LW

Friday, May 22, 2015

The Children Act

The Children Act
by Ian McEwan
Nan A. Talese/Doubleday, 2014. 221 pages. Fiction.

Presiding as judge over family law in the London High Court, Fiona has passed down judgments in many high-profile, highly controversial cases. She has built an enviable reputation of fairness and intelligence.  Now she faces the interesting case of a young 17-year-old boy about to die because his parents' religious beliefs forbid the treatment that is almost sure to save him.  This case comes at a time of personal upheaval and what seems an important but not landmark case, is destined to be a turning point in Fiona's life.


Though I haven't read his entire back list, I believe this is my favorite of Ian McEwan's books.  It is not a long read and, though certainly deep and thought-provoking, it moves along at a good steady pace.  Fiona is not an immediately engaging character, but as the reader learns more of her past and her thoughts, she becomes more and more relatable.  Her stern judge’s facade hides a very complicated and human woman and I found myself hoping she would find peace and happiness despite the difficulties of life.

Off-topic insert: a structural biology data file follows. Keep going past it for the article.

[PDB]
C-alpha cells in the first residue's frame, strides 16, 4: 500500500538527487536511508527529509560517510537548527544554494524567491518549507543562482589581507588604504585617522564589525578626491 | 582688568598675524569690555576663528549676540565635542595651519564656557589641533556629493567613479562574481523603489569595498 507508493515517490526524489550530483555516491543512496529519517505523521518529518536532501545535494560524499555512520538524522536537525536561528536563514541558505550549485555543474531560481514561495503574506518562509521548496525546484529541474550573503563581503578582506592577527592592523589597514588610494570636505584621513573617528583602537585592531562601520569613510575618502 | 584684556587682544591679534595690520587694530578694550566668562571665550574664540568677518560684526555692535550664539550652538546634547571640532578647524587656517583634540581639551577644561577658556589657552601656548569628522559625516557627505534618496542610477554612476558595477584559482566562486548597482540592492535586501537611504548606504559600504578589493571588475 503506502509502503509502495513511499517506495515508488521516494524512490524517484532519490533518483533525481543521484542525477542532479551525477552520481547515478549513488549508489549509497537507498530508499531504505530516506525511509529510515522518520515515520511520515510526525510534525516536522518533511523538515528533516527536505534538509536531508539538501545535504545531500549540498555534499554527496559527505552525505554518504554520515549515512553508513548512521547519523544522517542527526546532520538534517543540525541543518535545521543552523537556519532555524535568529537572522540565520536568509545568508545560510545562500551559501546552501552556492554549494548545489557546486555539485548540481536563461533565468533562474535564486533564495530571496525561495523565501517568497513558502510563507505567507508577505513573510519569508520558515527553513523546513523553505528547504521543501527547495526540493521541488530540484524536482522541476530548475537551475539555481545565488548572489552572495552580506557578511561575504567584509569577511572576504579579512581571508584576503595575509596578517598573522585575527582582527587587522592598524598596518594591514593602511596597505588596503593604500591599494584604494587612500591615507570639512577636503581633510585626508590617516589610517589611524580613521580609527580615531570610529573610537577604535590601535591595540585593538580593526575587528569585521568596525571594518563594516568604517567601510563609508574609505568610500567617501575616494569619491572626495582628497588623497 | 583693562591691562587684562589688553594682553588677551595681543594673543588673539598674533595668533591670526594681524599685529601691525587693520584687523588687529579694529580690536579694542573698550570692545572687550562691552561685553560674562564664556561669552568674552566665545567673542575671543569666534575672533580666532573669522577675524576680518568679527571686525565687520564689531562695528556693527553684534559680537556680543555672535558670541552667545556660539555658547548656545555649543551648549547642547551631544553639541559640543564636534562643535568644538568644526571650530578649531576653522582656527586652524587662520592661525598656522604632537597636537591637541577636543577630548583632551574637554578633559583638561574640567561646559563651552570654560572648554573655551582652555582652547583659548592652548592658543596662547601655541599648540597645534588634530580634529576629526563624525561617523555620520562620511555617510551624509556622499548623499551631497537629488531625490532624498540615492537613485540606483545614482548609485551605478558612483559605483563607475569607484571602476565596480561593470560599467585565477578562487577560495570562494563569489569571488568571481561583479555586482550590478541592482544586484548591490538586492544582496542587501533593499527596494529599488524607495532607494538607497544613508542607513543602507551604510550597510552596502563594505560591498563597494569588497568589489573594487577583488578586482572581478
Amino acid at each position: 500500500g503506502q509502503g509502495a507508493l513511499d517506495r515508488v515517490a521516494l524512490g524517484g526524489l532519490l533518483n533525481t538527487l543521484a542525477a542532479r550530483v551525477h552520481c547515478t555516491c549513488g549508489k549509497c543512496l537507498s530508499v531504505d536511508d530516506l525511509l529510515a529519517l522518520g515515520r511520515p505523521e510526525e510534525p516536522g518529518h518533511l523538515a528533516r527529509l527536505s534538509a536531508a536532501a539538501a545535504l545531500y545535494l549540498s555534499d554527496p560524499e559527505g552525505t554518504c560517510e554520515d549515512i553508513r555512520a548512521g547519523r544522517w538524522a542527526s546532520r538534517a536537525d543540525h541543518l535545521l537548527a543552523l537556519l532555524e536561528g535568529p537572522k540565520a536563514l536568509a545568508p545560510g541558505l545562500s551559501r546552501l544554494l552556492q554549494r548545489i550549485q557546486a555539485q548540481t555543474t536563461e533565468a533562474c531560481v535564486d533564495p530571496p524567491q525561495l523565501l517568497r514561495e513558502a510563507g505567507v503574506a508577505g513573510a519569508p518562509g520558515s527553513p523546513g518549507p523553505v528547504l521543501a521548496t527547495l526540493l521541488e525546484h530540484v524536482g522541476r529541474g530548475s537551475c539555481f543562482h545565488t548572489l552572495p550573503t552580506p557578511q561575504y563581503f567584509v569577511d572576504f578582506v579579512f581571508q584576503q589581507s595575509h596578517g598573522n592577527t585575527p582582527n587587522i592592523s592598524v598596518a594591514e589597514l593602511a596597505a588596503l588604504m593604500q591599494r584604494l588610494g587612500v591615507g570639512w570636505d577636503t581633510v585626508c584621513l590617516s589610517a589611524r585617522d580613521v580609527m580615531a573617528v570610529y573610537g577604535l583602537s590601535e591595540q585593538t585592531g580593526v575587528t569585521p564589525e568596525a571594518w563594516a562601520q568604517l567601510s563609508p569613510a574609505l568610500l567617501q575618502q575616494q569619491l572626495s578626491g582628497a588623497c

Monday, May 18, 2015

Little Beach Street Bakery

Little Beach Street Bakery
by Jenny Colgan
William Morrow, 2014. 424 pages. Fiction.

Polly Waterford's life has fallen apart. Her boyfriend's business, which she has spent years building up, has gone bankrupt and her relationship with her boyfriend is over. Penniless and looking for a new start, Polly moves from Plymouth against the advice of her friends and takes up residence over an abandoned bakery in Mount Polbearne, a fishing village on the Cornish coast that is completely separated from the mainland when the tide comes in. Polly soon rediscovers her love of baking and slowly begins to create a business where she thought none was possible.

While this book does have its fair share of romance (of course there are two handsome and eligible men chasing after Polly), a good deal of the plot focuses on Polly's reinvention as she changes from someone who lived the high life to living a quiet rural existence and making a business out of a simple act that brings her joy. This is a book that makes you want to step back and reexamine your own life, to find the kind of simple pleasure in a simpler lifestyle that Polly has. It's a book that will make you want to put down your phone, step away from your computer, and enjoy the world around you.

JH

Friday, May 15, 2015

The Fierce Urgency of Now: Lyndon Johnson, Congress, and the Battle For the Great Society
by Julian E. Zelizer
Penguin Press. 2015 370 pp. Non-fiction